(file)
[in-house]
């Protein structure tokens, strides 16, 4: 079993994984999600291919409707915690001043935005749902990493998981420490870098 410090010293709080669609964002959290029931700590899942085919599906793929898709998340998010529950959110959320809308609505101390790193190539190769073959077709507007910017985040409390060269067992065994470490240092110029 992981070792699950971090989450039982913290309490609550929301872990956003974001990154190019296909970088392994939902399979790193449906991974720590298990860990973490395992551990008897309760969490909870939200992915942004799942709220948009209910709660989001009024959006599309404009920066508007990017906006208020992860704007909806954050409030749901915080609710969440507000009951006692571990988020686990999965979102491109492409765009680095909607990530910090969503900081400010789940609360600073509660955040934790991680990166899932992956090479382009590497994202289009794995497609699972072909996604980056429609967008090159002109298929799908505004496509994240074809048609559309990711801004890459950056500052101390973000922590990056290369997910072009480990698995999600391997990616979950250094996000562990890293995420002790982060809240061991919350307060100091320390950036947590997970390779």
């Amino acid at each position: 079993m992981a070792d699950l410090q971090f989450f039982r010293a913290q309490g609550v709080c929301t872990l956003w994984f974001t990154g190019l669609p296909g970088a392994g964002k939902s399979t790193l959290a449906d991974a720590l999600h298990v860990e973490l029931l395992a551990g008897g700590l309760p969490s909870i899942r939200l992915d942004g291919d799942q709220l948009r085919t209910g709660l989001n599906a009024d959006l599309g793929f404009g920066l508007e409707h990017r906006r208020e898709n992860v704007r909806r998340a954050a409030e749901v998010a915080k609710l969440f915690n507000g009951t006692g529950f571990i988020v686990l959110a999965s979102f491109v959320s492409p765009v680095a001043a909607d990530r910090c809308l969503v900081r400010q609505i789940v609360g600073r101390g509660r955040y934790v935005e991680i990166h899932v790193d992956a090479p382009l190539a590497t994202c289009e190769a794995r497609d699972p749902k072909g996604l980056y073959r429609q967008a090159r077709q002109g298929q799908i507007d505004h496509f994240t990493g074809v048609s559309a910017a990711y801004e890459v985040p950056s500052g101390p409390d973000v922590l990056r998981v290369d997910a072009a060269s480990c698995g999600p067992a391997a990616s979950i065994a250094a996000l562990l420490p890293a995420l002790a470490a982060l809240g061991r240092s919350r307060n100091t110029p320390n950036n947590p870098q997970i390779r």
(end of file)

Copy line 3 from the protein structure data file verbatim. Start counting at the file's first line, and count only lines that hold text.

């Amino acid at each position: 079993m992981a070792d699950l410090q971090f989450f039982r010293a913290q309490g609550v709080c929301t872990l956003w994984f974001t990154g190019l669609p296909g970088a392994g964002k939902s399979t790193l959290a449906d991974a720590l999600h298990v860990e973490l029931l395992a551990g008897g700590l309760p969490s909870i899942r939200l992915d942004g291919d799942q709220l948009r085919t209910g709660l989001n599906a009024d959006l599309g793929f404009g920066l508007e409707h990017r906006r208020e898709n992860v704007r909806r998340a954050a409030e749901v998010a915080k609710l969440f915690n507000g009951t006692g529950f571990i988020v686990l959110a999965s979102f491109v959320s492409p765009v680095a001043a909607d990530r910090c809308l969503v900081r400010q609505i789940v609360g600073r101390g509660r955040y934790v935005e991680i990166h899932v790193d992956a090479p382009l190539a590497t994202c289009e190769a794995r497609d699972p749902k072909g996604l980056y073959r429609q967008a090159r077709q002109g298929q799908i507007d505004h496509f994240t990493g074809v048609s559309a910017a990711y801004e890459v985040p950056s500052g101390p409390d973000v922590l990056r998981v290369d997910a072009a060269s480990c698995g999600p067992a391997a990616s979950i065994a250094a996000l562990l420490p890293a995420l002790a470490a982060l809240g061991r240092s919350r307060n100091t110029p320390n950036n947590p870098q997970i390779r």